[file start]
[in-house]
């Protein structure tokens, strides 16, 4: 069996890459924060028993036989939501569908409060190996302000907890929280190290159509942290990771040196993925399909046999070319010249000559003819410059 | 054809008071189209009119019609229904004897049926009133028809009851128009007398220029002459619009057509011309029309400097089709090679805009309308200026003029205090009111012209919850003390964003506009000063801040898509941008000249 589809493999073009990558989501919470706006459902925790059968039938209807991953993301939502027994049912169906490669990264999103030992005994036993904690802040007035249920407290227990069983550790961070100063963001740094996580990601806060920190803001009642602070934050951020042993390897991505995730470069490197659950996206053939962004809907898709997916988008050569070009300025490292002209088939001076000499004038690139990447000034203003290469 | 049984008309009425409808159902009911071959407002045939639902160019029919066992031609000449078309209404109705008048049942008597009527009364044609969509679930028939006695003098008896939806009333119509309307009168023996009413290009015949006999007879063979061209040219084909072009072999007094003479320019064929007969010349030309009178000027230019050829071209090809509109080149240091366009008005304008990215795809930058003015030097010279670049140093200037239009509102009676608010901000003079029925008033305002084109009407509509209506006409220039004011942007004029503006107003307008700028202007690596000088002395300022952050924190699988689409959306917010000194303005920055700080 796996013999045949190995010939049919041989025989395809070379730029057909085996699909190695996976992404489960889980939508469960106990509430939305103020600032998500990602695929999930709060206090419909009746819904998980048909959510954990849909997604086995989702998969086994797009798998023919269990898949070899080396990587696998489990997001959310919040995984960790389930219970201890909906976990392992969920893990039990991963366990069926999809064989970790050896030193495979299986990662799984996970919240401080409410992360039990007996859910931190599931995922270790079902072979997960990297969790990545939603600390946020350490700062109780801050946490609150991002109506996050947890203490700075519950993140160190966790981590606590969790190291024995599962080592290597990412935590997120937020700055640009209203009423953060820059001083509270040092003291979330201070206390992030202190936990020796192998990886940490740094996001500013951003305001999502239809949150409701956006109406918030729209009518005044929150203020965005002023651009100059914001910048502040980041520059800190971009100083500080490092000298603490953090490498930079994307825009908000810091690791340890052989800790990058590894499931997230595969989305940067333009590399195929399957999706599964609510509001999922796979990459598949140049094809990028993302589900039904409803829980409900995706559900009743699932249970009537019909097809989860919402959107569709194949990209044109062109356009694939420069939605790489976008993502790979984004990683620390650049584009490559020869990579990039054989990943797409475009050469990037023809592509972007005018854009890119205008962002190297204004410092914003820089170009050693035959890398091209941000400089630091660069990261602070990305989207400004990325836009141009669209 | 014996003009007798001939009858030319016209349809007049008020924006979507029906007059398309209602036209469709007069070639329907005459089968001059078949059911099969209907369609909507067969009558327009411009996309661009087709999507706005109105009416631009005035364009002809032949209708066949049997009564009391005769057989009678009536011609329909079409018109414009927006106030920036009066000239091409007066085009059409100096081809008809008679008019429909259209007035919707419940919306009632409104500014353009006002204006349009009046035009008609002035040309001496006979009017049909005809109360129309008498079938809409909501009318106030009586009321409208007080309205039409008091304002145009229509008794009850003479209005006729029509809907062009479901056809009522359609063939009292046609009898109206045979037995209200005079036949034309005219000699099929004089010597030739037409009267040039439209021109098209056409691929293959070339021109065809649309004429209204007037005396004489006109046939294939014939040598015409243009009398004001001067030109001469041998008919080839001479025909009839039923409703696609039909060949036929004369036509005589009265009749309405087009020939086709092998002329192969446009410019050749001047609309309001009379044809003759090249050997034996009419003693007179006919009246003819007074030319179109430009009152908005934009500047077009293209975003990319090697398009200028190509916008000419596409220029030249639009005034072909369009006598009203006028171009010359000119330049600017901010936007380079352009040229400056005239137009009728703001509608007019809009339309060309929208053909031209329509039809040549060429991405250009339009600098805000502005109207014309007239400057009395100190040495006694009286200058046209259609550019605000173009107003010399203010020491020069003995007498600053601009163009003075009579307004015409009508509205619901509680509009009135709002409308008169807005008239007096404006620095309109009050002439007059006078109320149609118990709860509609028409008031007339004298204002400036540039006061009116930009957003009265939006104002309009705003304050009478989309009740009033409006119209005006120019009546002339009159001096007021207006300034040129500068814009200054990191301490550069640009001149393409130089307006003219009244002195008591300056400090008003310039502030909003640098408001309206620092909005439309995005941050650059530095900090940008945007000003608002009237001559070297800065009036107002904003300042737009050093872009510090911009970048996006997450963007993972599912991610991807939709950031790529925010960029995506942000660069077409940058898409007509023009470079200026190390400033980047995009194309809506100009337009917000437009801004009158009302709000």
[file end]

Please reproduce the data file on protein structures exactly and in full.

[in-house]
């Protein structure tokens, strides 16, 4: 069996890459924060028993036989939501569908409060190996302000907890929280190290159509942290990771040196993925399909046999070319010249000559003819410059 | 054809008071189209009119019609229904004897049926009133028809009851128009007398220029002459619009057509011309029309400097089709090679805009309308200026003029205090009111012209919850003390964003506009000063801040898509941008000249 589809493999073009990558989501919470706006459902925790059968039938209807991953993301939502027994049912169906490669990264999103030992005994036993904690802040007035249920407290227990069983550790961070100063963001740094996580990601806060920190803001009642602070934050951020042993390897991505995730470069490197659950996206053939962004809907898709997916988008050569070009300025490292002209088939001076000499004038690139990447000034203003290469 | 049984008309009425409808159902009911071959407002045939639902160019029919066992031609000449078309209404109705008048049942008597009527009364044609969509679930028939006695003098008896939806009333119509309307009168023996009413290009015949006999007879063979061209040219084909072009072999007094003479320019064929007969010349030309009178000027230019050829071209090809509109080149240091366009008005304008990215795809930058003015030097010279670049140093200037239009509102009676608010901000003079029925008033305002084109009407509509209506006409220039004011942007004029503006107003307008700028202007690596000088002395300022952050924190699988689409959306917010000194303005920055700080 796996013999045949190995010939049919041989025989395809070379730029057909085996699909190695996976992404489960889980939508469960106990509430939305103020600032998500990602695929999930709060206090419909009746819904998980048909959510954990849909997604086995989702998969086994797009798998023919269990898949070899080396990587696998489990997001959310919040995984960790389930219970201890909906976990392992969920893990039990991963366990069926999809064989970790050896030193495979299986990662799984996970919240401080409410992360039990007996859910931190599931995922270790079902072979997960990297969790990545939603600390946020350490700062109780801050946490609150991002109506996050947890203490700075519950993140160190966790981590606590969790190291024995599962080592290597990412935590997120937020700055640009209203009423953060820059001083509270040092003291979330201070206390992030202190936990020796192998990886940490740094996001500013951003305001999502239809949150409701956006109406918030729209009518005044929150203020965005002023651009100059914001910048502040980041520059800190971009100083500080490092000298603490953090490498930079994307825009908000810091690791340890052989800790990058590894499931997230595969989305940067333009590399195929399957999706599964609510509001999922796979990459598949140049094809990028993302589900039904409803829980409900995706559900009743699932249970009537019909097809989860919402959107569709194949990209044109062109356009694939420069939605790489976008993502790979984004990683620390650049584009490559020869990579990039054989990943797409475009050469990037023809592509972007005018854009890119205008962002190297204004410092914003820089170009050693035959890398091209941000400089630091660069990261602070990305989207400004990325836009141009669209 | 014996003009007798001939009858030319016209349809007049008020924006979507029906007059398309209602036209469709007069070639329907005459089968001059078949059911099969209907369609909507067969009558327009411009996309661009087709999507706005109105009416631009005035364009002809032949209708066949049997009564009391005769057989009678009536011609329909079409018109414009927006106030920036009066000239091409007066085009059409100096081809008809008679008019429909259209007035919707419940919306009632409104500014353009006002204006349009009046035009008609002035040309001496006979009017049909005809109360129309008498079938809409909501009318106030009586009321409208007080309205039409008091304002145009229509008794009850003479209005006729029509809907062009479901056809009522359609063939009292046609009898109206045979037995209200005079036949034309005219000699099929004089010597030739037409009267040039439209021109098209056409691929293959070339021109065809649309004429209204007037005396004489006109046939294939014939040598015409243009009398004001001067030109001469041998008919080839001479025909009839039923409703696609039909060949036929004369036509005589009265009749309405087009020939086709092998002329192969446009410019050749001047609309309001009379044809003759090249050997034996009419003693007179006919009246003819007074030319179109430009009152908005934009500047077009293209975003990319090697398009200028190509916008000419596409220029030249639009005034072909369009006598009203006028171009010359000119330049600017901010936007380079352009040229400056005239137009009728703001509608007019809009339309060309929208053909031209329509039809040549060429991405250009339009600098805000502005109207014309007239400057009395100190040495006694009286200058046209259609550019605000173009107003010399203010020491020069003995007498600053601009163009003075009579307004015409009508509205619901509680509009009135709002409308008169807005008239007096404006620095309109009050002439007059006078109320149609118990709860509609028409008031007339004298204002400036540039006061009116930009957003009265939006104002309009705003304050009478989309009740009033409006119209005006120019009546002339009159001096007021207006300034040129500068814009200054990191301490550069640009001149393409130089307006003219009244002195008591300056400090008003310039502030909003640098408001309206620092909005439309995005941050650059530095900090940008945007000003608002009237001559070297800065009036107002904003300042737009050093872009510090911009970048996006997450963007993972599912991610991807939709950031790529925010960029995506942000660069077409940058898409007509023009470079200026190390400033980047995009194309809506100009337009917000437009801004009158009302709000």